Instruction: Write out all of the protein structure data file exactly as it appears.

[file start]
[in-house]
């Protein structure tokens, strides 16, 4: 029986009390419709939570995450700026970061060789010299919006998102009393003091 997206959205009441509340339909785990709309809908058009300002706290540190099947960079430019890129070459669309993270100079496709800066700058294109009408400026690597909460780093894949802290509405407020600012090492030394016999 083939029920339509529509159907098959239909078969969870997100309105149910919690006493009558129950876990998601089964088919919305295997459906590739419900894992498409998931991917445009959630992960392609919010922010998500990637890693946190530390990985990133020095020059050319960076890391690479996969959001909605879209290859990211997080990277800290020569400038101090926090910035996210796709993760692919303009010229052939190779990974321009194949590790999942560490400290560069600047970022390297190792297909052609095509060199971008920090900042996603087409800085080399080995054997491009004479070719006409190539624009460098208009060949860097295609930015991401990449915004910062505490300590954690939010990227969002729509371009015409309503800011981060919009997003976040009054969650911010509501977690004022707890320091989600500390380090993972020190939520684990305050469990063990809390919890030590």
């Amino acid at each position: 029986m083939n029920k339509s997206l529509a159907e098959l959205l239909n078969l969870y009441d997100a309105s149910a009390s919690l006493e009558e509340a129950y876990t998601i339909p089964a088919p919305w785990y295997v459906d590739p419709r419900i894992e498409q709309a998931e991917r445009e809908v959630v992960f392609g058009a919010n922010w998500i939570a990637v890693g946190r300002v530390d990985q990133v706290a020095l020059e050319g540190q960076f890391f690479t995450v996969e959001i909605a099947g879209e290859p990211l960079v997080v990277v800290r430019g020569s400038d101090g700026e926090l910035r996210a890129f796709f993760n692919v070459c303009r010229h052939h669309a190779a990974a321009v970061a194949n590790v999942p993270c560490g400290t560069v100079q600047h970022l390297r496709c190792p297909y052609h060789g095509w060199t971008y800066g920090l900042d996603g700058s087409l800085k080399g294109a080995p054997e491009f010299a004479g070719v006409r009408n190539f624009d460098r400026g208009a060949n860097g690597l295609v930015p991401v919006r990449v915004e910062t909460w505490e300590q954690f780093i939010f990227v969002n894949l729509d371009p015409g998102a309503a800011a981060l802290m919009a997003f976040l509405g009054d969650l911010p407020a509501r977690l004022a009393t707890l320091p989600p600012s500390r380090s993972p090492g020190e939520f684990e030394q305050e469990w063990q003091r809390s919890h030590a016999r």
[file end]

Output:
[in-house]
């Protein structure tokens, strides 16, 4: 029986009390419709939570995450700026970061060789010299919006998102009393003091 997206959205009441509340339909785990709309809908058009300002706290540190099947960079430019890129070459669309993270100079496709800066700058294109009408400026690597909460780093894949802290509405407020600012090492030394016999 083939029920339509529509159907098959239909078969969870997100309105149910919690006493009558129950876990998601089964088919919305295997459906590739419900894992498409998931991917445009959630992960392609919010922010998500990637890693946190530390990985990133020095020059050319960076890391690479996969959001909605879209290859990211997080990277800290020569400038101090926090910035996210796709993760692919303009010229052939190779990974321009194949590790999942560490400290560069600047970022390297190792297909052609095509060199971008920090900042996603087409800085080399080995054997491009004479070719006409190539624009460098208009060949860097295609930015991401990449915004910062505490300590954690939010990227969002729509371009015409309503800011981060919009997003976040009054969650911010509501977690004022707890320091989600500390380090993972020190939520684990305050469990063990809390919890030590």
């Amino acid at each position: 029986m083939n029920k339509s997206l529509a159907e098959l959205l239909n078969l969870y009441d997100a309105s149910a009390s919690l006493e009558e509340a129950y876990t998601i339909p089964a088919p919305w785990y295997v459906d590739p419709r419900i894992e498409q709309a998931e991917r445009e809908v959630v992960f392609g058009a919010n922010w998500i939570a990637v890693g946190r300002v530390d990985q990133v706290a020095l020059e050319g540190q960076f890391f690479t995450v996969e959001i909605a099947g879209e290859p990211l960079v997080v990277v800290r430019g020569s400038d101090g700026e926090l910035r996210a890129f796709f993760n692919v070459c303009r010229h052939h669309a190779a990974a321009v970061a194949n590790v999942p993270c560490g400290t560069v100079q600047h970022l390297r496709c190792p297909y052609h060789g095509w060199t971008y800066g920090l900042d996603g700058s087409l800085k080399g294109a080995p054997e491009f010299a004479g070719v006409r009408n190539f624009d460098r400026g208009a060949n860097g690597l295609v930015p991401v919006r990449v915004e910062t909460w505490e300590q954690f780093i939010f990227v969002n894949l729509d371009p015409g998102a309503a800011a981060l802290m919009a997003f976040l509405g009054d969650l911010p407020a509501r977690l004022a009393t707890l320091p989600p600012s500390r380090s993972p090492g020190e939520f684990e030394q305050e469990w063990q003091r809390s919890h030590a016999r």